Do you see the parallels?

For so many years I couldn’t believe the access writers and photographers had to the best in the game. Ring up whatever company was sponsoring an event the day before it started, wrangle a pass, stroll into a VIP area that mixed surfer with media, wait for surfer, jam miniature tape recorder under their chin and cajole whatever it was you wanted out of ’em.

I remember the creamy tan handsomeness of Kelly Slater up close. How gorgeous Andy Irons looked once he’d shucked his potato sack Rising Sun trunks for jeans. I remember surfers whom I’d accidentally affronted being tense and slit-eyed and hissing at me like vipers.

One time, my journalist mentor had a screwdriver jammed into his throat by a very famous Hawaiian surfer who said,

“Tell me why I shouldn’t just kill you right now…”

It was real, although most were disarmed when the offending piece was broken down into easy-to-understand morsels. End of the day? We’re all pals. And we ain’t changing the world. Loosen the collar and have a good time.

Now I got the WSL behind my armpits, deleting fair use of clips, hassling me on Instagram, cold-cocking me on Facebook. Try to get to a surfer now and apart from a few honourable exceptions (Hello Conner Coffin! I’m so sorry my GarageBand file didn’t save) you’re gonna have to go through the surf co, the manager and then promise to show ’em the story you’d written.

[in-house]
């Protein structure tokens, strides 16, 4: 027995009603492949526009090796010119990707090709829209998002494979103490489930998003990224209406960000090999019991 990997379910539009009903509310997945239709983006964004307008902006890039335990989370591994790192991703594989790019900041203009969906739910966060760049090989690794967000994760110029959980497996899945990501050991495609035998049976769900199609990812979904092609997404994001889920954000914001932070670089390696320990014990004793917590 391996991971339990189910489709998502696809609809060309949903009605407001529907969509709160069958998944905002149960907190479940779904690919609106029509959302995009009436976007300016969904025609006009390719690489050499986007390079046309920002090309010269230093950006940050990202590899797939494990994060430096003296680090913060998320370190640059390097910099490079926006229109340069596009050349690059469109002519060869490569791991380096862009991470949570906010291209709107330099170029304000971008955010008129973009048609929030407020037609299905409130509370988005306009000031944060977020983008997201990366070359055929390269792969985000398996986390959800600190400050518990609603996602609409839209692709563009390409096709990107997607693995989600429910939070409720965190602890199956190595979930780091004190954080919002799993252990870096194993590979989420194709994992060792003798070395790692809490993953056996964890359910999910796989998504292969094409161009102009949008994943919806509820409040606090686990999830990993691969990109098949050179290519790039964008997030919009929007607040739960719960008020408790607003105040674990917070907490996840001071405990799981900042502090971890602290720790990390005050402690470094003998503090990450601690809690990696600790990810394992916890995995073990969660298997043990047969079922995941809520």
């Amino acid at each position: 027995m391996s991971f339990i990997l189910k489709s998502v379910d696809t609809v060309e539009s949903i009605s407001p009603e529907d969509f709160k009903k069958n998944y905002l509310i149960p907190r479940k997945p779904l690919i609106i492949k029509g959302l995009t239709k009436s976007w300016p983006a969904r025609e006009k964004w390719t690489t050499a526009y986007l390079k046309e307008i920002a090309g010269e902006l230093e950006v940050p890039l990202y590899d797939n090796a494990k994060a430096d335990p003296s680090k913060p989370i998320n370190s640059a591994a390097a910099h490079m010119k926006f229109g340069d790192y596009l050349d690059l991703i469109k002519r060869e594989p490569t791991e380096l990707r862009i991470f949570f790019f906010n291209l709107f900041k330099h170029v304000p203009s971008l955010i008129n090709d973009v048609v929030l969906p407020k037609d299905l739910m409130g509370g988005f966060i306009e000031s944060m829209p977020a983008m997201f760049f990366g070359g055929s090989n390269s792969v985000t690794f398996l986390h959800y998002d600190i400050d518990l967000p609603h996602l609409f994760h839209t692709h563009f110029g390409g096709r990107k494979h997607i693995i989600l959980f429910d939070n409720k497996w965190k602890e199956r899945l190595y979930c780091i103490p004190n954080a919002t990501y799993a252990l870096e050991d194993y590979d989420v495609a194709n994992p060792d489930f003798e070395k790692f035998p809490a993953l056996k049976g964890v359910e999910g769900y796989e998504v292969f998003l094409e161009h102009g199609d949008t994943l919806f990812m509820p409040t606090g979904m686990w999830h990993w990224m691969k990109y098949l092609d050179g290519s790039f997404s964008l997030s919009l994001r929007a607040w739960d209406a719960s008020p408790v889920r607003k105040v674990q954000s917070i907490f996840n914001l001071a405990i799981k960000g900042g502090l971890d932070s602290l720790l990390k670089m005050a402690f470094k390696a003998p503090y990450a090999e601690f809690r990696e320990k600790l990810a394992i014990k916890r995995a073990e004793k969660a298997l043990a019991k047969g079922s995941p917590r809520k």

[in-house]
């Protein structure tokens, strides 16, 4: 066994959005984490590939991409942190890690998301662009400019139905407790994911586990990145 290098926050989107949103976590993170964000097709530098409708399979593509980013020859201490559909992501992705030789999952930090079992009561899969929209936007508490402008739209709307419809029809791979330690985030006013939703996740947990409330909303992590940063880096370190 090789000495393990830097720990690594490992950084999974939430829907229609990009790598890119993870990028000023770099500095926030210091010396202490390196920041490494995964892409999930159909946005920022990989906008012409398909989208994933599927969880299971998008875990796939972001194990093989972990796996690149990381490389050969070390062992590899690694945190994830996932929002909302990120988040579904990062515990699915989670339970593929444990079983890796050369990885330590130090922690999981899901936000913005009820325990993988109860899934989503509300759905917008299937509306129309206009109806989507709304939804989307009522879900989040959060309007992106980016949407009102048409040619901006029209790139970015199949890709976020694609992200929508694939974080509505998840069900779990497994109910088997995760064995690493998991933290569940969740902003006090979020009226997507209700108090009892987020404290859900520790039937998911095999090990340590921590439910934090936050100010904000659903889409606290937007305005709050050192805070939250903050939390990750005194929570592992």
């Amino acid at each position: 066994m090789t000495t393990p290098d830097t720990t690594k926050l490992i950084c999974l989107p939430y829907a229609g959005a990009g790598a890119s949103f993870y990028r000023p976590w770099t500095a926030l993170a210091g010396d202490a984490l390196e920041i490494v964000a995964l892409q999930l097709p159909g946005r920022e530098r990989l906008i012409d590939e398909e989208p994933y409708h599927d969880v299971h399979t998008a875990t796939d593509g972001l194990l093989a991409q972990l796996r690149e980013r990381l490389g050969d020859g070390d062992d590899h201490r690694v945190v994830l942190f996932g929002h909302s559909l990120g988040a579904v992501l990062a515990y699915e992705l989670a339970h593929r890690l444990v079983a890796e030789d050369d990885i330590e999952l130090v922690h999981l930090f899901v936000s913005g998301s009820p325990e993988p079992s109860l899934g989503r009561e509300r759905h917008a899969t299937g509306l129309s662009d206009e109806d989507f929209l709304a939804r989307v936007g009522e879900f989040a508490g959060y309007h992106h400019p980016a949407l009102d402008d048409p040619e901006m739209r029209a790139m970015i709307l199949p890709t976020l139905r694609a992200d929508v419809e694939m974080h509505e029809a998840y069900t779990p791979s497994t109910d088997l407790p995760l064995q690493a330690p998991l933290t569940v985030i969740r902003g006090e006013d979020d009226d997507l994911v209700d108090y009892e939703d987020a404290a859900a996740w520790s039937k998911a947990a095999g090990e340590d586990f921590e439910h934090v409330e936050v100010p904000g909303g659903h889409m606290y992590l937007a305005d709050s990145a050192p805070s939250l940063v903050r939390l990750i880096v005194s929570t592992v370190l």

Uh…uh… honey!

And what do we get for negotiating those hurdles?

Whimpering email interviews.

Rose satin video clips rotten with the stench of vanilla.

Panting profiles that serve only as love letters and not windows into the life of a significant athlete.

Do you, like me, think that the playfulness of pro surfers, and not the laborious process of two-week long events that start, stop, pause, maybe start again in a week, is the the WSL’s, greatest asset?

That by recognising the humanity of the shadows we inhabit, there is something a little more?